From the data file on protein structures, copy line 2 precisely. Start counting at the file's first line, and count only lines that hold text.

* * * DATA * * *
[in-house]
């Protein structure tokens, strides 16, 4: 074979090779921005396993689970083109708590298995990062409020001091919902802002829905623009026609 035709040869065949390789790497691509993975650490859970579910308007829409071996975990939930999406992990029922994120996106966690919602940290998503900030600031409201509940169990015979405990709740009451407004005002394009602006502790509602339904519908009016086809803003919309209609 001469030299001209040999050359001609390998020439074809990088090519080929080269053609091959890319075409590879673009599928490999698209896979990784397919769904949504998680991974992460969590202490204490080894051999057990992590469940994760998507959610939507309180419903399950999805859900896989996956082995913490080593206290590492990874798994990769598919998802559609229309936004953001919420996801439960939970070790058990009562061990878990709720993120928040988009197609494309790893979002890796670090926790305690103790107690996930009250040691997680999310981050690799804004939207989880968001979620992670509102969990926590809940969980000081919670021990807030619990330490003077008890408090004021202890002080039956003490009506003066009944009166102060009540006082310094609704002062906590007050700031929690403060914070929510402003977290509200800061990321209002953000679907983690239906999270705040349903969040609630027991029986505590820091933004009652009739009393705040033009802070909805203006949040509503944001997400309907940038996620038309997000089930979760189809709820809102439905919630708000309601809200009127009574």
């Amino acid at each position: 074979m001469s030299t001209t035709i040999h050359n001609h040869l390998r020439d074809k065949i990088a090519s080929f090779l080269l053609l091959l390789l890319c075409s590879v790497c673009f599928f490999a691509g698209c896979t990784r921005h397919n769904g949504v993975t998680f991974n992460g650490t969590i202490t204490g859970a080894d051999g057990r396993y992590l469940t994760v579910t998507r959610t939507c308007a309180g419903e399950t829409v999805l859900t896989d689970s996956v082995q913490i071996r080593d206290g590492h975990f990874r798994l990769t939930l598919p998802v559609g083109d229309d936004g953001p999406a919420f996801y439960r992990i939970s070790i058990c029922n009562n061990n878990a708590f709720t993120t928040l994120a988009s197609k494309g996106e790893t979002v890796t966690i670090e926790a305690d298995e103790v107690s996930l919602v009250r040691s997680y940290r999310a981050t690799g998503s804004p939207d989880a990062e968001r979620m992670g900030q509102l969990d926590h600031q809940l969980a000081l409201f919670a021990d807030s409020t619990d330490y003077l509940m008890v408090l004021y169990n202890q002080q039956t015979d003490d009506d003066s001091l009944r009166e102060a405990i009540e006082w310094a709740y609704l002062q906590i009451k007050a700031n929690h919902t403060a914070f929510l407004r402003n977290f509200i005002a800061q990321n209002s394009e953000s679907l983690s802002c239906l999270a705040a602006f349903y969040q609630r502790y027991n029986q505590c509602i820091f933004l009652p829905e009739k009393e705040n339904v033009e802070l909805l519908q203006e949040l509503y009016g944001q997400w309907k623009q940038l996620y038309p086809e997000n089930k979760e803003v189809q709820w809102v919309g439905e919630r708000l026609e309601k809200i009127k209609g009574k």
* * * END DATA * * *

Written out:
């Protein structure tokens, strides 16, 4: 074979090779921005396993689970083109708590298995990062409020001091919902802002829905623009026609 035709040869065949390789790497691509993975650490859970579910308007829409071996975990939930999406992990029922994120996106966690919602940290998503900030600031409201509940169990015979405990709740009451407004005002394009602006502790509602339904519908009016086809803003919309209609 001469030299001209040999050359001609390998020439074809990088090519080929080269053609091959890319075409590879673009599928490999698209896979990784397919769904949504998680991974992460969590202490204490080894051999057990992590469940994760998507959610939507309180419903399950999805859900896989996956082995913490080593206290590492990874798994990769598919998802559609229309936004953001919420996801439960939970070790058990009562061990878990709720993120928040988009197609494309790893979002890796670090926790305690103790107690996930009250040691997680999310981050690799804004939207989880968001979620992670509102969990926590809940969980000081919670021990807030619990330490003077008890408090004021202890002080039956003490009506003066009944009166102060009540006082310094609704002062906590007050700031929690403060914070929510402003977290509200800061990321209002953000679907983690239906999270705040349903969040609630027991029986505590820091933004009652009739009393705040033009802070909805203006949040509503944001997400309907940038996620038309997000089930979760189809709820809102439905919630708000309601809200009127009574």